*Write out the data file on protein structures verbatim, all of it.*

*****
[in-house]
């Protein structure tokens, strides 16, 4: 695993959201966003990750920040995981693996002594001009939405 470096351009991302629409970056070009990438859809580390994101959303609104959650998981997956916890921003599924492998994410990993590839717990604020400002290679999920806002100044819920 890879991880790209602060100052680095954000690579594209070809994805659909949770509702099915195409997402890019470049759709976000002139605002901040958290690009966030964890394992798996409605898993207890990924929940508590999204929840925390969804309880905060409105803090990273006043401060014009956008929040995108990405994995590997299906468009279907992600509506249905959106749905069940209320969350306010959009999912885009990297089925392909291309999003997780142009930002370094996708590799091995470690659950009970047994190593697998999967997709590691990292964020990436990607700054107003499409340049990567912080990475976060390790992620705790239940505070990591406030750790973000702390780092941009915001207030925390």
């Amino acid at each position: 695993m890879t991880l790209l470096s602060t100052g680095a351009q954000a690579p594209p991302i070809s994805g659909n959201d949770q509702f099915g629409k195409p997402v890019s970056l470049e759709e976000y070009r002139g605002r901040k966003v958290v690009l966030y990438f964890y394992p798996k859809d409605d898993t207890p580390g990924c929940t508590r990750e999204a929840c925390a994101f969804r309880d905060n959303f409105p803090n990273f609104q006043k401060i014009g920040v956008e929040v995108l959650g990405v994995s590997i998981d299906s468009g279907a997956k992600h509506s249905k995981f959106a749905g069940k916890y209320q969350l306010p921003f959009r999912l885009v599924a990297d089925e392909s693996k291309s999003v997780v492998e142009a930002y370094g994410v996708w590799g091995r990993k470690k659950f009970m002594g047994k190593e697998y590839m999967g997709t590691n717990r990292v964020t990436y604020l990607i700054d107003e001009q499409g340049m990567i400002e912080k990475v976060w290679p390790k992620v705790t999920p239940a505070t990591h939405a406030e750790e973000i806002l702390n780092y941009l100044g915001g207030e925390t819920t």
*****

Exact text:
[in-house]
């Protein structure tokens, strides 16, 4: 695993959201966003990750920040995981693996002594001009939405 470096351009991302629409970056070009990438859809580390994101959303609104959650998981997956916890921003599924492998994410990993590839717990604020400002290679999920806002100044819920 890879991880790209602060100052680095954000690579594209070809994805659909949770509702099915195409997402890019470049759709976000002139605002901040958290690009966030964890394992798996409605898993207890990924929940508590999204929840925390969804309880905060409105803090990273006043401060014009956008929040995108990405994995590997299906468009279907992600509506249905959106749905069940209320969350306010959009999912885009990297089925392909291309999003997780142009930002370094996708590799091995470690659950009970047994190593697998999967997709590691990292964020990436990607700054107003499409340049990567912080990475976060390790992620705790239940505070990591406030750790973000702390780092941009915001207030925390």
């Amino acid at each position: 695993m890879t991880l790209l470096s602060t100052g680095a351009q954000a690579p594209p991302i070809s994805g659909n959201d949770q509702f099915g629409k195409p997402v890019s970056l470049e759709e976000y070009r002139g605002r901040k966003v958290v690009l966030y990438f964890y394992p798996k859809d409605d898993t207890p580390g990924c929940t508590r990750e999204a929840c925390a994101f969804r309880d905060n959303f409105p803090n990273f609104q006043k401060i014009g920040v956008e929040v995108l959650g990405v994995s590997i998981d299906s468009g279907a997956k992600h509506s249905k995981f959106a749905g069940k916890y209320q969350l306010p921003f959009r999912l885009v599924a990297d089925e392909s693996k291309s999003v997780v492998e142009a930002y370094g994410v996708w590799g091995r990993k470690k659950f009970m002594g047994k190593e697998y590839m999967g997709t590691n717990r990292v964020t990436y604020l990607i700054d107003e001009q499409g340049m990567i400002e912080k990475v976060w290679p390790k992620v705790t999920p239940a505070t990591h939405a406030e750790e973000i806002l702390n780092y941009l100044g915001g207030e925390t819920t």